House Republicans presented a four-page outline of their health care reform plan Wednesday but said they didnt know yet how much it would cost, how they would pay for it and how many of the nearly 50 million Americans without insurance would be covered by it.
Rep. Roy Blunt (R-Mo.), who heads a GOP health task force, said that when the details are drafted in the coming weeks, they would present a plan that costs far less than the Democrats [plan] and provides better results for the American people.
But Republicans who stayed at the press conference to answer questions the leaders made statements but didnt stay could not answer whether their plan would include a tax increase to pay for such costly items as refundable tax credits for low- and middle-income workers to help pay for insurance.
Other reforms proposed by the GOP were largely minor tweaks to a system that House Minority Leader John Boehner (R-Ohio) said is already the best health care system in the world.
We want to work within the existing market structure, said Rep. Joe Barton (R-Texas), ranking member on the Energy and Commerce Committee.
The Republican plan includes a proposal for association insurance pools, regional plans that cross state lines.
Republicans said they would not include a mandate that individuals buy coverage nor would they include a mandate that employers provide it, and they remained adamantly opposed to any government-run health insurance option.
Blunt said a tax on employer-provided health insurance plans was not a part of the GOP blueprint. That tax increase has been proposed by a number of prominent Republicans in recent years as part of reform plans proposed by Rep. Paul Ryan (R-Wis.), the ranking member on the Budget Committee; former President George W. Bush; and Sen. John McCain (R-Ariz.).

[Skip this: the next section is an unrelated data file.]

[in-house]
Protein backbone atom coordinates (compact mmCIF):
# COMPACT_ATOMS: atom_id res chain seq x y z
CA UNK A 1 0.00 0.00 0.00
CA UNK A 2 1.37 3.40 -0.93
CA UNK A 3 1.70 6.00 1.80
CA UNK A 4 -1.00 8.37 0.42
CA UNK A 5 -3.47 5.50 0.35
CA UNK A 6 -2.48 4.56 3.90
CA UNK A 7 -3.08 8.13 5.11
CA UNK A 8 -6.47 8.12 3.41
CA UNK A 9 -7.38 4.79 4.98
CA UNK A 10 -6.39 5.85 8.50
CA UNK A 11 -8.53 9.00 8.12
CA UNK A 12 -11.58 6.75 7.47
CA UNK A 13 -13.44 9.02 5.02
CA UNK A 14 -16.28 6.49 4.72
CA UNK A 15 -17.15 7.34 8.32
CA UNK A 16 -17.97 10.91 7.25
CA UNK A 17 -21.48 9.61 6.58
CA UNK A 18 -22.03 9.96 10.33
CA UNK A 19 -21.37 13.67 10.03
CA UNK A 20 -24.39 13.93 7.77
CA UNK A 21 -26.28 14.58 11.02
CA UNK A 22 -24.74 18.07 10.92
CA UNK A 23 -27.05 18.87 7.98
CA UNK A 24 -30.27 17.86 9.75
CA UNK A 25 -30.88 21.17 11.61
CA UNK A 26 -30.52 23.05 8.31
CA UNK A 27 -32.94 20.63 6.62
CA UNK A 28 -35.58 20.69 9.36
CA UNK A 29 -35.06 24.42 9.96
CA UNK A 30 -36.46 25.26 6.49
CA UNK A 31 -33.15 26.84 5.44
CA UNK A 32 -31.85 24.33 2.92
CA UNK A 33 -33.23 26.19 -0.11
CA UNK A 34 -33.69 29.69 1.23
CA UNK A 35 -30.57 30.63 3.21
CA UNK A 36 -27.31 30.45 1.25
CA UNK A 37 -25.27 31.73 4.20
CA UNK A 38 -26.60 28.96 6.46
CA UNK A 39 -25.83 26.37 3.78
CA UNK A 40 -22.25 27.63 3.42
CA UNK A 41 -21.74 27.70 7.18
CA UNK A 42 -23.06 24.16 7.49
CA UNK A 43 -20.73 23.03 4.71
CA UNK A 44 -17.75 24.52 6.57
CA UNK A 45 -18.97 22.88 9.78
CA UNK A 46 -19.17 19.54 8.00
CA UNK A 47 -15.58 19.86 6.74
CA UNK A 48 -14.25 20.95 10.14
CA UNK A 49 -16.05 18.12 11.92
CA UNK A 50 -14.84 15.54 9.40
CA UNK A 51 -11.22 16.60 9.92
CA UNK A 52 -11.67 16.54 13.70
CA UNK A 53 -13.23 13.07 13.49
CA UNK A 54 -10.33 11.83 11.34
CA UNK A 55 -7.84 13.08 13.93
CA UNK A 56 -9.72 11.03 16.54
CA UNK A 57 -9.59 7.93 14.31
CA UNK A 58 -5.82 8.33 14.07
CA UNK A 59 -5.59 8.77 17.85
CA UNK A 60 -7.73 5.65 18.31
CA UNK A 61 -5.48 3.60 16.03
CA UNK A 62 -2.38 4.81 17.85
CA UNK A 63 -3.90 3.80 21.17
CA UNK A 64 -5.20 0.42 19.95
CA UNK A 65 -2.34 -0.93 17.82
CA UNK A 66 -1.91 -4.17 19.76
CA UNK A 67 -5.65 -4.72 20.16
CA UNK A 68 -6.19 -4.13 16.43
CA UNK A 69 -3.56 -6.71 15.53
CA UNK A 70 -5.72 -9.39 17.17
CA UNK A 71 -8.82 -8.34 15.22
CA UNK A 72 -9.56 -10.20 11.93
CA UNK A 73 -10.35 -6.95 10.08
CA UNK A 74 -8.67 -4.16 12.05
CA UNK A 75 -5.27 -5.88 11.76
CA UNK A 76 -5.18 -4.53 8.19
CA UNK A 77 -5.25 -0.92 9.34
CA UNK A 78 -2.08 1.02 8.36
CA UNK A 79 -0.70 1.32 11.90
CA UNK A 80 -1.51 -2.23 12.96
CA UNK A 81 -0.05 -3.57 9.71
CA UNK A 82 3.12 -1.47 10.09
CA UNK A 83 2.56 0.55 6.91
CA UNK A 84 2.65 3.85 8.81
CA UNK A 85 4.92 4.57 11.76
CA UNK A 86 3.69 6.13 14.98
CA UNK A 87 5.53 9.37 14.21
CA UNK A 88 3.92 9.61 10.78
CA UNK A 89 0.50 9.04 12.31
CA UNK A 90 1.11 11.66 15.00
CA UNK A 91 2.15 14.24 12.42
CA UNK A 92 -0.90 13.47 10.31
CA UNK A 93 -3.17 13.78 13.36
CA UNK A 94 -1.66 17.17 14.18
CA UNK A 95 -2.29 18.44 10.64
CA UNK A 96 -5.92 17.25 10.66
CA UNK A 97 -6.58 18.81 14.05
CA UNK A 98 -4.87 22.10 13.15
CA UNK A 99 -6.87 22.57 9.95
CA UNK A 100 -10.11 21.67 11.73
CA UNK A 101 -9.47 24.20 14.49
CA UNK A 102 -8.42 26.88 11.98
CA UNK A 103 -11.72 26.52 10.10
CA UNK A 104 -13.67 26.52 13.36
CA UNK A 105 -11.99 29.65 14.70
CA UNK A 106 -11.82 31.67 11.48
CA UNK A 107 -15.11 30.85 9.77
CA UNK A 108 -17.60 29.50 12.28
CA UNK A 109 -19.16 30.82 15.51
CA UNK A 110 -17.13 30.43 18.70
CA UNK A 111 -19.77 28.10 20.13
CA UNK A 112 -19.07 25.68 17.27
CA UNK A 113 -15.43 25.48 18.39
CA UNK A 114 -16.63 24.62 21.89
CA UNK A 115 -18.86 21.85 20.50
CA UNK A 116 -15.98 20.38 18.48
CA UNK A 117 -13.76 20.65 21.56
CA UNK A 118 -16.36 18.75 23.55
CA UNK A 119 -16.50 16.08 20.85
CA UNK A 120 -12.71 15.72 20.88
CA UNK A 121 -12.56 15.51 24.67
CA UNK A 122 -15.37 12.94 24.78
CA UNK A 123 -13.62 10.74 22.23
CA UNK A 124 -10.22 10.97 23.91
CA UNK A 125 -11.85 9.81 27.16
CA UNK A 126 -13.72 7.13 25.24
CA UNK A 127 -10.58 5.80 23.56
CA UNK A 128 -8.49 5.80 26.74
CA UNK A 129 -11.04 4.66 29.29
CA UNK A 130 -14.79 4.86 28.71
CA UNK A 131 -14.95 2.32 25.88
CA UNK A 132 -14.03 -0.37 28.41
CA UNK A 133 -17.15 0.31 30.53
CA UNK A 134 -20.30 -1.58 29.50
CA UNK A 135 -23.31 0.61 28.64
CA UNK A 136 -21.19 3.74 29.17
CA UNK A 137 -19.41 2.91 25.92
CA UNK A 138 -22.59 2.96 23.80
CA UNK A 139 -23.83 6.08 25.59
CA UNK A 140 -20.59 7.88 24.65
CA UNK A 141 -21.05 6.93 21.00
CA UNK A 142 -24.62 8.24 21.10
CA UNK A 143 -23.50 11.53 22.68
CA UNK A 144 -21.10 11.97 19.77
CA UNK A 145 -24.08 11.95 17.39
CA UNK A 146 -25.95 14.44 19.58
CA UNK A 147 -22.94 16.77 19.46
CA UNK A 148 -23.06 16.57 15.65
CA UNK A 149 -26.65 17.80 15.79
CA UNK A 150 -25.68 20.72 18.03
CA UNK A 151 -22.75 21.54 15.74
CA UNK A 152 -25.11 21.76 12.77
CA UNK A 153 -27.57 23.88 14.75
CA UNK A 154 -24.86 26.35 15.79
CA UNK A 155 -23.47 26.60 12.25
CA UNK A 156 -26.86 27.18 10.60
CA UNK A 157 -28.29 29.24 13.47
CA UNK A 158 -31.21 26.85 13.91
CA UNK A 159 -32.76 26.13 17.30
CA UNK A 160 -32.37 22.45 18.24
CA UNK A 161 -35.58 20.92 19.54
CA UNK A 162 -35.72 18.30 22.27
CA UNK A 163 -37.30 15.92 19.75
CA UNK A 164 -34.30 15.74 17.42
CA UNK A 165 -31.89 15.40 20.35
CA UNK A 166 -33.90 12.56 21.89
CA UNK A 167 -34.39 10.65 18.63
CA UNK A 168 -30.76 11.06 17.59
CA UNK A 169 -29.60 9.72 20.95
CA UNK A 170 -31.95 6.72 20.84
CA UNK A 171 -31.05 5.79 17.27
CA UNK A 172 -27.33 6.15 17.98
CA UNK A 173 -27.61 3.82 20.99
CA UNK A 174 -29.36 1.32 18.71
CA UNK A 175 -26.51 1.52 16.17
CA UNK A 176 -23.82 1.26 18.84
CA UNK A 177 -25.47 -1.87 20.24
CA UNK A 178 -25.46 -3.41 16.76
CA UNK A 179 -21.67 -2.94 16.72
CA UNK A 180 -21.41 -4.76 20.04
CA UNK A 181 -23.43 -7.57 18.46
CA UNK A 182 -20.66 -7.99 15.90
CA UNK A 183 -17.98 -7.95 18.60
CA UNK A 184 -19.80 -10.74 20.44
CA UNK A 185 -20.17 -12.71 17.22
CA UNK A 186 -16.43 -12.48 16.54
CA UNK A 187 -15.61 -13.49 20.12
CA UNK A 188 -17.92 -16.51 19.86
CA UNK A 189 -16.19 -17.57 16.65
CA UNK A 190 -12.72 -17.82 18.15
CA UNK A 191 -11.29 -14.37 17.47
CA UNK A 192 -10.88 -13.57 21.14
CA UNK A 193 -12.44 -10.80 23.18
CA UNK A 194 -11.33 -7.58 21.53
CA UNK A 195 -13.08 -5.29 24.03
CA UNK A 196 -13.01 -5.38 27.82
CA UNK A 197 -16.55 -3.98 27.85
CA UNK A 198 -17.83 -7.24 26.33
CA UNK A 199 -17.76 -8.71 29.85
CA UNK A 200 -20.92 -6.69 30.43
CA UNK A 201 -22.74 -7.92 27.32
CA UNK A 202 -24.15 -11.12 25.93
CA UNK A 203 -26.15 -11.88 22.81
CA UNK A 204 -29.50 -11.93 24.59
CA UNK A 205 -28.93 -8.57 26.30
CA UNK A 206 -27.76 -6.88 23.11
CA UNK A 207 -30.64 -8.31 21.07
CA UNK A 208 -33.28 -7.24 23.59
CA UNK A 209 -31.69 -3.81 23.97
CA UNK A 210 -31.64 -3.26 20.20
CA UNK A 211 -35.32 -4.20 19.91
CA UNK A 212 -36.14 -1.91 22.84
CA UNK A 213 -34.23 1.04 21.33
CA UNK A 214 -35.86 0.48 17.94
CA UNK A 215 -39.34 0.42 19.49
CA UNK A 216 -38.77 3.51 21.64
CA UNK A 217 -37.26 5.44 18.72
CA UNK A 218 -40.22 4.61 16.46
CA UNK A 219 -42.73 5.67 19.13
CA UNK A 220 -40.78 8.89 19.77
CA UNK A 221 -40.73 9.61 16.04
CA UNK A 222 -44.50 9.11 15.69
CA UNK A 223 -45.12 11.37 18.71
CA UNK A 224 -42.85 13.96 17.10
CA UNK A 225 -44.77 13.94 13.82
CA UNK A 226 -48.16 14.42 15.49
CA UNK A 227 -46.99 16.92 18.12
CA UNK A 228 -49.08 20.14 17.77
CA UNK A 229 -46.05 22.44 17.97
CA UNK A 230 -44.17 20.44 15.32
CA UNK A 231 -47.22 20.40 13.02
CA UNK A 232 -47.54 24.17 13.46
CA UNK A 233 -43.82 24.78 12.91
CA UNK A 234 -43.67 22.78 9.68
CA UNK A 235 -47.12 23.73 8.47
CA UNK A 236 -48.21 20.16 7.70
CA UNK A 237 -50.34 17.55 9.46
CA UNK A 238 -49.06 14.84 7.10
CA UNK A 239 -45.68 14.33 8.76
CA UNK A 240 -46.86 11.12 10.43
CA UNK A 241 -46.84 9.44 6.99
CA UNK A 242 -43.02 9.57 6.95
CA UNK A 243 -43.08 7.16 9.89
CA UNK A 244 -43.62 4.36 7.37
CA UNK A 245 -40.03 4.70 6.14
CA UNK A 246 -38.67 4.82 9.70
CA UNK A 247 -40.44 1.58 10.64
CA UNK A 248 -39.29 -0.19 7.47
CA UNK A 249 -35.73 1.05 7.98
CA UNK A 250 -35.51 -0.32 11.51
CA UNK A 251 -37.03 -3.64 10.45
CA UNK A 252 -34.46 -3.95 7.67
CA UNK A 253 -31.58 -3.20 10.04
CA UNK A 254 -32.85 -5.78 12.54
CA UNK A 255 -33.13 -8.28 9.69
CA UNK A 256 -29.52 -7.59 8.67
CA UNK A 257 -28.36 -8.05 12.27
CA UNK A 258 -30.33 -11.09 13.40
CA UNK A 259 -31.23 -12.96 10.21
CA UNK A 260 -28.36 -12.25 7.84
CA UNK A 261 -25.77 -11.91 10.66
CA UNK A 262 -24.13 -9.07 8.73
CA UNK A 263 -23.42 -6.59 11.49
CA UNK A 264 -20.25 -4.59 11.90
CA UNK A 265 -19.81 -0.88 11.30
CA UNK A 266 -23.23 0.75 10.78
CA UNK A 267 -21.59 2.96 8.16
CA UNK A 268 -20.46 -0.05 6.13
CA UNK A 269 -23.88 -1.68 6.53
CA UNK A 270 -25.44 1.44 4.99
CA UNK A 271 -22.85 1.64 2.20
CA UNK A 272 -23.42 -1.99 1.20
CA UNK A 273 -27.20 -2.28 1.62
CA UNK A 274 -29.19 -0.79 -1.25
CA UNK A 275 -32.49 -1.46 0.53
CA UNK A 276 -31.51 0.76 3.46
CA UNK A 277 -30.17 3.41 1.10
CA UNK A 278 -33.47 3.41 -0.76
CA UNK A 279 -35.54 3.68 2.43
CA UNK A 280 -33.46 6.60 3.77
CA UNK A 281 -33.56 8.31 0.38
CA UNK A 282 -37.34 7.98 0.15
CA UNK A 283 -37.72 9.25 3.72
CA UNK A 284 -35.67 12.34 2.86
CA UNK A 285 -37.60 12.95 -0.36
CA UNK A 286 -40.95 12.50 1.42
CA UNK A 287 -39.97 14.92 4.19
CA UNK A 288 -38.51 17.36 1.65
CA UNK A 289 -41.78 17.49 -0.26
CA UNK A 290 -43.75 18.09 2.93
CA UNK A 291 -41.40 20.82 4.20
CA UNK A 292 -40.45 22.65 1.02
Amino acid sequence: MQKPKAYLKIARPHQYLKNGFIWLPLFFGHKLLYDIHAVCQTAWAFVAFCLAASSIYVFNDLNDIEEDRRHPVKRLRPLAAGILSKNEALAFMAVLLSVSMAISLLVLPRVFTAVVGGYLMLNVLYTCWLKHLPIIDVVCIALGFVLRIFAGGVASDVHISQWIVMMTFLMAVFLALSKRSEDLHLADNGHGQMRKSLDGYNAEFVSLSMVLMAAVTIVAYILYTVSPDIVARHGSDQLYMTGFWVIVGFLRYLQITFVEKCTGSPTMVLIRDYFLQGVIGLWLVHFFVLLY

Rep. Dave Camp (R-Mich.), the ranking member on the Ways and Means Committee, said GOP Members are waiting for bill drafting and for a Congressional Budget Office score before they will know how much their plan will cost and how to pay for it. Camp promised that it would meet pay-as-you-go requirements, however.
Republican aides later noted that House Democrats haven't yet said how much their bill will cost and who will be covered. And Minority Whip Eric Cantor (R-Va.) told MSNBC said that the Republican plan would use market forces to help cut costs and increase choices.
The Democratic outline released earlier this month, also four pages, did identify several ways to help pay for the plan, including by enacting a tax on employers who don't provide health insurance and eliminating subsidies to private Medicare Advantage plans.
Democratic chairmen have also agreed to a mandate that individuals purchase insurance, and said they are also considering additional tax increases to pay for what they aim to be near-universal coverage. They also said that individuals at up to 400 percent of the poverty level would get help buying insurance.
Republicans said they would provide tax credits to low- and moderate-income Americans, but they did not specify an income level Wednesday.
Democratic aides said they are on track to release a draft of their bill by the end of the week.
Vice President Joe Biden waits to conduct a mock swearing-in ceremony with Sen. Brian Schatz, D-Hawaii, in the Capitol's Old Senate Chamber, December 2, 2014. Schatz was sworn in to serve the remainder of his term since he was appointed to the seat after Sen. Daniel Inouye, D-Hawaii, passed away.